Computer Associates, the world's second largest software company, began its annual technical conference in New Orleans last week with the intensity of a major rock concert.
Charles Wang, CA chairman and chief executive officer, emerged like a star onto a stage filled with smoke and lit by laser lights. It felt more like a Michael Jackson concert than an IT conference, until the speeches began.
"CA is the only logical choice for business software to run your entire enterprise," proclaimed Wang, in his keynote address at CA-World.
CA is on a mission to capture the enterprise computing market and has elected two products to help it achieve that: Unicenter TNG, an enterprise, network and systems management tool; and Jasmine, its forthcoming object-oriented database development environment.
Last week, in an attempt to widen the appeal of Unicenter TNG, CA announced a major enhancement to the product. Called the Unicenter TNG Framework, it is a set of cross-platform services which can be used by third party developers to build system management add-on applications for TNG.
The Framework comes with tools based on TNG's three-dimensional user interface, which provides a virtual view of a company's network resources for correcting system faults and performing other such tasks. The tools could be used by third-party developers to build additional three-dimensional system management applications for TNG.
The Framework also includes an object repository for managing objects in TNG, as well as event management, scheduling, cataloguing and virus detection services.
"For the first time the industry has a framework with all the services organisations need for enterprise management," claimed Wang. "Our aim is to increase the penetration of enterprise management solutions throughout the industry."
The strategy puts CA, which claims to be the market leader for enterprise management software, into direct competition with IBM's Tivoli. Last week several major software and hardware companies lined up to support the Unicenter TNG Framework initiative, including Data General, Digital, Fujitsu ICL, Hewlett-Packard, NCR, SCO, Tandem and Unisys.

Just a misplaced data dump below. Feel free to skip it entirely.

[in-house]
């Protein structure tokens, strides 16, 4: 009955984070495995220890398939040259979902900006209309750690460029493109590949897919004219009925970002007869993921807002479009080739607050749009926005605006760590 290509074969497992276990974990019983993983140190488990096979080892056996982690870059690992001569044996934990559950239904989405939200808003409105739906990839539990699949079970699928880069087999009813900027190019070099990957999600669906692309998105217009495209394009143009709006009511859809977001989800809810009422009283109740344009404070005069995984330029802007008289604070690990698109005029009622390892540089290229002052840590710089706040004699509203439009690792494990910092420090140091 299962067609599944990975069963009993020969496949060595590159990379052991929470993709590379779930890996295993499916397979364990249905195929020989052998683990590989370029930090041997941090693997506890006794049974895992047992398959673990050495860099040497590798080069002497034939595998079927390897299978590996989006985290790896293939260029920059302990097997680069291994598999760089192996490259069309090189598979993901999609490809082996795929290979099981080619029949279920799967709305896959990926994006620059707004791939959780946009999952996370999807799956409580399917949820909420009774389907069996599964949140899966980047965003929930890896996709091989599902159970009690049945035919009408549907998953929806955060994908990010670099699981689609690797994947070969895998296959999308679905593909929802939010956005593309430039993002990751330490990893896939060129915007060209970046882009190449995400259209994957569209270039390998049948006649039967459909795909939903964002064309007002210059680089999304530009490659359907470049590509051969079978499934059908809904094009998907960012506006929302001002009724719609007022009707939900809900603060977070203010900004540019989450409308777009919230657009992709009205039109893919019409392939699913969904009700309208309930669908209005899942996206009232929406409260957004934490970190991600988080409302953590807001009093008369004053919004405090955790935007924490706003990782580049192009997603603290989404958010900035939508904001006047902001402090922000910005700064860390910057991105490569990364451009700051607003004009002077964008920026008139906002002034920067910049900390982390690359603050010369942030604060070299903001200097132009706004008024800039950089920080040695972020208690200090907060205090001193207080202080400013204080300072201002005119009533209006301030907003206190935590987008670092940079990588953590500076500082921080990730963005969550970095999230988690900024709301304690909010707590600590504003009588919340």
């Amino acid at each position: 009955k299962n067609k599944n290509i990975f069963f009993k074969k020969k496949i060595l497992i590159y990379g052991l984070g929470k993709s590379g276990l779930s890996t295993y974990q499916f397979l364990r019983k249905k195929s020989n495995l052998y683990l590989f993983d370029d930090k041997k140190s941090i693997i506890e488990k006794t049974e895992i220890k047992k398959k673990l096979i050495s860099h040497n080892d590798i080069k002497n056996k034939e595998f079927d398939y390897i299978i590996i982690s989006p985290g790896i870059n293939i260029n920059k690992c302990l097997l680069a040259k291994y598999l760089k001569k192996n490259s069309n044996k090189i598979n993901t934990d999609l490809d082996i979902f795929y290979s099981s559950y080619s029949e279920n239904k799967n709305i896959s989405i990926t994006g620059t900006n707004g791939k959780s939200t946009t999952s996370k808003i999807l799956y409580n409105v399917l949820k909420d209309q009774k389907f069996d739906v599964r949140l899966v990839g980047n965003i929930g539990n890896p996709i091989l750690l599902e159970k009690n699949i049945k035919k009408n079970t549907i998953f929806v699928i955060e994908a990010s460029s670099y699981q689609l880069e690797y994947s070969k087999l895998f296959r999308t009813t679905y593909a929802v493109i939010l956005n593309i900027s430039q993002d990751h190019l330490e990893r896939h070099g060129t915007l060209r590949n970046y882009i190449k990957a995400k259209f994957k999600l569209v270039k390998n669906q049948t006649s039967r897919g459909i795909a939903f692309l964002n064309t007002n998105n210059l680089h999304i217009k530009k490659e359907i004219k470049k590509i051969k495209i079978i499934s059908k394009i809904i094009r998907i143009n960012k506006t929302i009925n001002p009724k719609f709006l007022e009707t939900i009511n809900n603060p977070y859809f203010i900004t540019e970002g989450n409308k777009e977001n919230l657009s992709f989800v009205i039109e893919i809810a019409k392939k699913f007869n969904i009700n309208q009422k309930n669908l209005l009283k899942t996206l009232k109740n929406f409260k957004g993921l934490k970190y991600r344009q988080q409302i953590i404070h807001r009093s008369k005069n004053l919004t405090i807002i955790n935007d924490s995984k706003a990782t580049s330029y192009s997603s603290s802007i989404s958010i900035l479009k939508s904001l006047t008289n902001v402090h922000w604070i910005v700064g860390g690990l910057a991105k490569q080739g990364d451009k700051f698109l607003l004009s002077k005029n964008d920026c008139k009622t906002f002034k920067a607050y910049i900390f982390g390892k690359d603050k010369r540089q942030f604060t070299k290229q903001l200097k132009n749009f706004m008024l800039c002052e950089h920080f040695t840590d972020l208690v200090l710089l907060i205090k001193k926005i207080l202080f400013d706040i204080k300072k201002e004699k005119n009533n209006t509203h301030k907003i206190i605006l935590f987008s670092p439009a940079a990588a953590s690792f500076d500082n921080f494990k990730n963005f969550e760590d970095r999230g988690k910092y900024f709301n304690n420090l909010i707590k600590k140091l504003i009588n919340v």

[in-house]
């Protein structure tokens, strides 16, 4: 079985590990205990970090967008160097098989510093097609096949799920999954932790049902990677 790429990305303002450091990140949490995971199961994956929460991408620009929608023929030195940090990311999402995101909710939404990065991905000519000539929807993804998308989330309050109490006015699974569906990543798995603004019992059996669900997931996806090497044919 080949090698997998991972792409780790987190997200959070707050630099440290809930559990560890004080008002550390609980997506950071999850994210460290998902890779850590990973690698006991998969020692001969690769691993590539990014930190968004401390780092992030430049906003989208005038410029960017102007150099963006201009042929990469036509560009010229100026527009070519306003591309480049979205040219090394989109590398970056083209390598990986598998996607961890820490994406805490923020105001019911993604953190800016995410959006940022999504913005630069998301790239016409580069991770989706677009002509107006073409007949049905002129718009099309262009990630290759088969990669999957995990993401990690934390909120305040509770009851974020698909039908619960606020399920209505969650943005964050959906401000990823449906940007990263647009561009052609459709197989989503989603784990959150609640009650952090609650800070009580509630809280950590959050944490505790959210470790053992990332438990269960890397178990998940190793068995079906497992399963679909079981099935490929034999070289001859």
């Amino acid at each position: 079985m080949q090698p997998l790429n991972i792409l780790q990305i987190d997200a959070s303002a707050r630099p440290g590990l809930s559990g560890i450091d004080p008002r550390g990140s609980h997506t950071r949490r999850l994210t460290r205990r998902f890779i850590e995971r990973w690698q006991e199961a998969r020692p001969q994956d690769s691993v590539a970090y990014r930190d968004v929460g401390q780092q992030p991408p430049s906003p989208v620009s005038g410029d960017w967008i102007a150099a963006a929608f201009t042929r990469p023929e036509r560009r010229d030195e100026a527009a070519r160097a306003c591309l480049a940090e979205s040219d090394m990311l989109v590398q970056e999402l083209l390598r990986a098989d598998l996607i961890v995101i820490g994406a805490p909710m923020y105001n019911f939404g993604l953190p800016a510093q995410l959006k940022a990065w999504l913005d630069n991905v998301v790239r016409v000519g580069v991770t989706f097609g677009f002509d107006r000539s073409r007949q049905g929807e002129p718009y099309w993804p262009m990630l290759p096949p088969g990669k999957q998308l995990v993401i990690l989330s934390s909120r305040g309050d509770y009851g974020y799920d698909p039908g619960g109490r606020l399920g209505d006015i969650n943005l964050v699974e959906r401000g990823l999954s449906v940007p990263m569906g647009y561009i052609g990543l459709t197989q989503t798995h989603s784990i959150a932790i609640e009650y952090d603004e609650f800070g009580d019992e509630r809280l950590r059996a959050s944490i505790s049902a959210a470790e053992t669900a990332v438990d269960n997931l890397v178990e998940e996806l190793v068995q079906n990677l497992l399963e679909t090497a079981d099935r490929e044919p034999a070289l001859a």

Each of those companies has agreed to integrate the Unicenter TNG Framework into their system management offerings. HP, for example, has promised to ship all its Unix and Windows NT-based servers with the
Unicenter TNG Framework. In addition, it will integrate the framework into its System Administration Manager and Cluster Manager software, as well as become a reseller for Unicenter TNG and provide support and consultancy services.
According to CA, the Unicenter TNG Framework is the first of its kind capable of deploying custom system management applications across all the major operating and hardware platforms. It also claims the framework saves developers having to build management applications for multiple platforms.
Another advantage is the way the framework allows developers to exploit its built-in services in their own management applications.
The second major focus at CA-World was Jasmine, the company's much-anticipated and long-awaited object-oriented database tool. Delegates were given a preview CD containing Jasmine, although the complete product won't ship for another few months yet.
Jasmine is at the crux of the company's move to establish itself as the number two database company, behind Oracle. It is currently ranked number four. Unlike Oracle and Informix, which have both embraced object-relational database models, CA has taken a pure object approach with Jasmine. CA believes its model is better and claims Oracle and Informix have both made compromises with their object databases, Oracle8 and Informix Universal Server, for the sake of maintaining backwards compatibility.
For users wanting to stick with traditional relational database technology, CA will continue to offer its Ingres database, about which it was equally bullish.
"Ingres needs less database administrators than Oracle," claimed John Ainsworth, vice president for research and development at CA. "In Oracle there is no recourse if something goes wrong during an on-line system update."
Ainsworth explained that Ingres offers a transaction model for system updates, so that if something did go wrong the database could be restored to where it was prior to the failed update.
Ainsworth confidently believes users will find CA more compelling than its competitors because of its support for Microsoft. "Unlike Oracle we are not in the business of Microsoft bashing," he said.
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